IPv6 sees the IP address size for each network interface increased from 32 bits to 128 bits, giving a total address space of 2^32 and 2^128, respectively. To give you an idea of the difference between these two spaces, 2^32 = 4,294,967,296 (about 1 billion less than the world’s population, while 2^128 = 3.402 × e^38! This expansion will not only support the massive expansion of the Internet through the connection of billions of embedded devices, it will also ensure that many stopgap measures such as DHCP and NAT can be disbanded if they serve no other purpose in a specific environment. Although some competing proposals argued for only a 64-bit IPv6 address space, this would not have enabled some of the useful features of IPv6, including the ability to do away with subnet masks. This allows autoconfiguration of network interfaces without the user having to know what class of subnet (A, B, or C) their local area network belongs to.

Using 128-bit addressing makes autoconfiguration much easier in IPv6 compared to IPv4: the lower 64 bits are composed of the hardware (MAC) address for the network interface, while the upper 64 bits comprise a router message. Since every subnet now has an equivalent sized subnet prefix, it is no longer used to distinguish different subnet classes.

IPv6 has three different interface types that addresses can be identifiers for:

  • Unicast An identifier for a single, specific interface.

  • Multicast A broadcast-like identifier for all interfaces belonging to a set.

  • Anycast Identifier for only one interface that belongs to a set, usually the member that is closest to the source.

While unicast and multicast addressing are readily identifiable from IPv4, the inclusion of anycast addressing provides the foundation for significant advances in the areas of high availability, redundancy, and network storage, since any member of a set of interfaces designated by their addresses can be selected based on some distance metric or availability at runtime. For example, a storage area network (SAN) may support distributed backup services for a multinational organization. When a client has a backup scheduled, it is directed to the nearest server node based on geographical distance. If that node is unavailable, the next available server node in the set of server nodes is selected, and so on. While this sort of decision logic can be programmed in at the application layer, its inclusion in the Internet layer makes it ubiquitous across all applications and services operating on a network.

Like IPv4, IPv6 has a number of special addresses that have specific purposes and that administrators should be aware of:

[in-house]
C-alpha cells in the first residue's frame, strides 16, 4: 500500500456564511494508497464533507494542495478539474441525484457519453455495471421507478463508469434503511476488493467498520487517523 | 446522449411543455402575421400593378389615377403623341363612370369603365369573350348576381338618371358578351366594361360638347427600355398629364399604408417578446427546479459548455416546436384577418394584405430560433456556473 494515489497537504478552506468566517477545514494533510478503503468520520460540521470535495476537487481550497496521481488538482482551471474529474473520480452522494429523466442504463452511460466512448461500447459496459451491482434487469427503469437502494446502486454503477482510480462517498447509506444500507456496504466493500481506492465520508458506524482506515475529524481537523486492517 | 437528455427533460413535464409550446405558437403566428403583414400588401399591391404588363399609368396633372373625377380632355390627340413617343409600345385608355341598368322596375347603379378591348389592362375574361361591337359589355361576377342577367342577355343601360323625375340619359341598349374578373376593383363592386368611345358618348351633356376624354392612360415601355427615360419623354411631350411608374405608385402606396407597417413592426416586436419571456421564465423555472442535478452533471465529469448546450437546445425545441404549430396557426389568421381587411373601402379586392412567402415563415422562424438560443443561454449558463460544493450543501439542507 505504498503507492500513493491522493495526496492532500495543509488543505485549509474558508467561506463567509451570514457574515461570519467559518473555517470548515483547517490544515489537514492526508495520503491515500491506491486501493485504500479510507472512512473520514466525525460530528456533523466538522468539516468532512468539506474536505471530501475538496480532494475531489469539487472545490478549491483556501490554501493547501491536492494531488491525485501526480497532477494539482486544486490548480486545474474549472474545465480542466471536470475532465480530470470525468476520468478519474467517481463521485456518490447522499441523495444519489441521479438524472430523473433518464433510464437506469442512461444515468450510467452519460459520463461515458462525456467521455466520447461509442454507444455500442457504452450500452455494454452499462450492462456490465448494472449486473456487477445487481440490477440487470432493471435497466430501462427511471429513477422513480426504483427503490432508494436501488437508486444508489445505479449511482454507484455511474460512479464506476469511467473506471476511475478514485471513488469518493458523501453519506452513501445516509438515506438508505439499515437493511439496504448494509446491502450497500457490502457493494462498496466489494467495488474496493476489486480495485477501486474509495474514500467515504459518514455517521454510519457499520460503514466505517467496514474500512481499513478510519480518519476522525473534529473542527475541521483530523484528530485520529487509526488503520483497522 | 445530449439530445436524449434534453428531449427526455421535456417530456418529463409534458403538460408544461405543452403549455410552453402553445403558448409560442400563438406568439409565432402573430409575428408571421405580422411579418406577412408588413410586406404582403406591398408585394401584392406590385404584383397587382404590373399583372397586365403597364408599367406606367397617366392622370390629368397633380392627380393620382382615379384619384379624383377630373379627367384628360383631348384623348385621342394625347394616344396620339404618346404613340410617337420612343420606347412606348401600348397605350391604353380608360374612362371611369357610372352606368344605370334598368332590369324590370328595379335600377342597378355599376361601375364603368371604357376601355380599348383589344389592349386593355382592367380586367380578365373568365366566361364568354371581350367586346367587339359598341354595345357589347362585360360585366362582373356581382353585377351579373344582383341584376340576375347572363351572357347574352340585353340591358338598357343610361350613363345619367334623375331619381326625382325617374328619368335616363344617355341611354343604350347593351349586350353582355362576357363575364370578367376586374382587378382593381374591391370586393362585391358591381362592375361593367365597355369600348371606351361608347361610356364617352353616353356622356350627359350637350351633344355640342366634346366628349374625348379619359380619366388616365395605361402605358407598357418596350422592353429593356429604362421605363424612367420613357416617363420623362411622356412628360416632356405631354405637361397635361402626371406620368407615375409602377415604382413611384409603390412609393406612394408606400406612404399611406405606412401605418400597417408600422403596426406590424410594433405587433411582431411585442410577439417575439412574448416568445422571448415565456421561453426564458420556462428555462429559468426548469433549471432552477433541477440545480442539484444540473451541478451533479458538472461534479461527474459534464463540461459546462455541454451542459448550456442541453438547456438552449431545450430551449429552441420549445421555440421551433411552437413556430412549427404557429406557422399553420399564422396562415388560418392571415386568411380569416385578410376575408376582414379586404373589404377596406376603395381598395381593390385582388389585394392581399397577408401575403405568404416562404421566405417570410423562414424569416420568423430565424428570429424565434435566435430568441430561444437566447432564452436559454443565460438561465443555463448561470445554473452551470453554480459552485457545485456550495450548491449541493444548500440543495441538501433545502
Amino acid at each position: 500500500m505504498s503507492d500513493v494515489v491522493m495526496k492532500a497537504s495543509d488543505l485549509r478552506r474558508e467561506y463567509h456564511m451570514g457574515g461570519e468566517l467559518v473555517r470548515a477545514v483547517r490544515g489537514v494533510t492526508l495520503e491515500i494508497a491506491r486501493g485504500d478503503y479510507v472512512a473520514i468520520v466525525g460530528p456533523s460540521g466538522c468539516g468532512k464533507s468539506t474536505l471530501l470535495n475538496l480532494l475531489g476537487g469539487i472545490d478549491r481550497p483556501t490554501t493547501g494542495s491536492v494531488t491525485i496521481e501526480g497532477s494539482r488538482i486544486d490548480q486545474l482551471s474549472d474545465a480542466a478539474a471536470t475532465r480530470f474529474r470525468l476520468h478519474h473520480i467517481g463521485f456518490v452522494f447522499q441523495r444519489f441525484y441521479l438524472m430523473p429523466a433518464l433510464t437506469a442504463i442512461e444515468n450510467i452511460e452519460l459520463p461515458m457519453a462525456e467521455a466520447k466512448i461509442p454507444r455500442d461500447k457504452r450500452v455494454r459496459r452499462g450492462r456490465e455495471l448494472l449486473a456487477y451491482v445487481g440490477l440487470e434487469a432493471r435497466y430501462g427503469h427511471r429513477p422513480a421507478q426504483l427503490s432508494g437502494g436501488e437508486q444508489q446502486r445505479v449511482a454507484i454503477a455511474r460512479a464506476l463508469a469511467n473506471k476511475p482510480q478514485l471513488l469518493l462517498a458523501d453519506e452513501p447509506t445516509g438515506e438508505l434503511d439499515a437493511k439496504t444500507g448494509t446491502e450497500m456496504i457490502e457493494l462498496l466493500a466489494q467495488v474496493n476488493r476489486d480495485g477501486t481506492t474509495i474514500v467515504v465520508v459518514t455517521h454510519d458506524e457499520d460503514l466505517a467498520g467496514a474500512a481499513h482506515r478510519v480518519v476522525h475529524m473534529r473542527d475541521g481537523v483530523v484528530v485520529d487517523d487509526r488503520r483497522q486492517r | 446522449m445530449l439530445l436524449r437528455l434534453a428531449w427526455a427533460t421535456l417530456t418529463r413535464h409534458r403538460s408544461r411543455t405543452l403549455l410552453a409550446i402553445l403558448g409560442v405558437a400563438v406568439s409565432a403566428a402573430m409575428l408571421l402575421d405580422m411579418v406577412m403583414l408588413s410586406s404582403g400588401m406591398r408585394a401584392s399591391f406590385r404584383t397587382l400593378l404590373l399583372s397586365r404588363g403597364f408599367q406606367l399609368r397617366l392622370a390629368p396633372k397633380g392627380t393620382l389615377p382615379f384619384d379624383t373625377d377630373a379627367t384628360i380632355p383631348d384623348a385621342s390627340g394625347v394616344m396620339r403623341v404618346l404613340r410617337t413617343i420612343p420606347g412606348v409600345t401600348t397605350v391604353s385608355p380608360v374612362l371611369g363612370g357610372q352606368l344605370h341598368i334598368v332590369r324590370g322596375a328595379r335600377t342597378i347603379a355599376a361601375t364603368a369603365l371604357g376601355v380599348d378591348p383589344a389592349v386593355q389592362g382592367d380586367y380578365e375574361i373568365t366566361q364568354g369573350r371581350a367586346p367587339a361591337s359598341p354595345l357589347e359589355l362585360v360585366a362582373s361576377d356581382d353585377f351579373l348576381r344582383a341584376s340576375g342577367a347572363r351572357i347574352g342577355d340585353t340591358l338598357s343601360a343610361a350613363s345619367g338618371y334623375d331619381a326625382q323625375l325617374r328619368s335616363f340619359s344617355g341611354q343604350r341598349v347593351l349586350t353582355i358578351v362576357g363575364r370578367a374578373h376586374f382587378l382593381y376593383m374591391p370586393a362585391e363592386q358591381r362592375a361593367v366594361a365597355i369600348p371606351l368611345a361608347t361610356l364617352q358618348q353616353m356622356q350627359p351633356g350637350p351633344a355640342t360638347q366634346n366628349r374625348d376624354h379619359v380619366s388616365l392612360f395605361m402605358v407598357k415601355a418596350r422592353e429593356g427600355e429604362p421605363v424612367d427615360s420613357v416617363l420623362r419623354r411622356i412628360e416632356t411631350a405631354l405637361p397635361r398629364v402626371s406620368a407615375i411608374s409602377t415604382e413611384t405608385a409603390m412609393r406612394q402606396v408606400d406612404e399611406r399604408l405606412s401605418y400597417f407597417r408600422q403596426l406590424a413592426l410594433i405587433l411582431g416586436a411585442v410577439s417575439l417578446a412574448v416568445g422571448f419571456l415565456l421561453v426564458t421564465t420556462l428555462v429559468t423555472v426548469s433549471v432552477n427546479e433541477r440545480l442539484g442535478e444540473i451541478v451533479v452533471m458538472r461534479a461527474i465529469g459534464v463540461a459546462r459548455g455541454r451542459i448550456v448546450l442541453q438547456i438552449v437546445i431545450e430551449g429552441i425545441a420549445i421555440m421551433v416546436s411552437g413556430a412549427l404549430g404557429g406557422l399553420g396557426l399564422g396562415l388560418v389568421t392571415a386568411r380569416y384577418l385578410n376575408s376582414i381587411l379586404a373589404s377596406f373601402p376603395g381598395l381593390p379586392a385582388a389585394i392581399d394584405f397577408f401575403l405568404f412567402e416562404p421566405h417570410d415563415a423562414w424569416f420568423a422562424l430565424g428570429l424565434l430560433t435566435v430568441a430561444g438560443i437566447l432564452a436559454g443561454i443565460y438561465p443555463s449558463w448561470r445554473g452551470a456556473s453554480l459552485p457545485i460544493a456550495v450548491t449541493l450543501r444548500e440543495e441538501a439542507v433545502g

• Loopback address 0:0:0:0:0:0:0:1

  • IPv4 address 96 bits zero-padded to the 32-bit original address

  • Local site address 1111 1110 11

  • Local link address 1111 1110 10

  • Multicast address 1111 1111

  • Unspecific address 0:0:0:0:0:0:0:0

IPv6 addresses are being allocated by using a simple formula:

Field Name







Number of bits

3 (e.g., 010)






In this scheme, the registry is one of the following organizations, which caters to a specific region:

  • 10000 Multiregional (IANA)

  • 01000 RIPE NCC (Europe)

  • 11000 INTERNIC (North America)

  • 10100 APNIC (Asia/Pacific)

The provider is some network service provider within a specific region, and the subscriber is the end-user organization. Within the organization subnets can still exist, within which individual network interfaces will belong.


At present, provider-based prefixes are being used to utilize a subset of all available address sets for the current range of networks connected to the Internet.

IPv6 addresses are much longer than IPv4 addresses, so they are difficult for humans to learn and use. Because the address space is so large, there are also large portions of the address that are presently zero padded. Thus, a notation has been introduced to simplify the representation of repeated sections of zeros. In order to eliminate any ambiguity in the resolution of zero-padded sections, only one set of zeros may be represented by the dual-colon token :: in each address. For example, the address 1080:0:0:0:0:711:100D:306B could also be represented as 1080::711:100D:306B, or the address 1080:0:0:0:0:0:100D:306B could be represented by 1080::100D:306B. However, it would not be possible to represent the address 1080:0:208:0:711:0:0:306B as 1080::208::711::306B because the position of each nonzero bit is ambiguous.

For further information, read the IP Version 6 Addressing Architecture RFC at

Exercise 36-1 IPv6 Addresses  How else could the address 1080:1:0:0:0:611:100E:305B be represented?

Part I: Solaris 9 Operating Environment, Exam I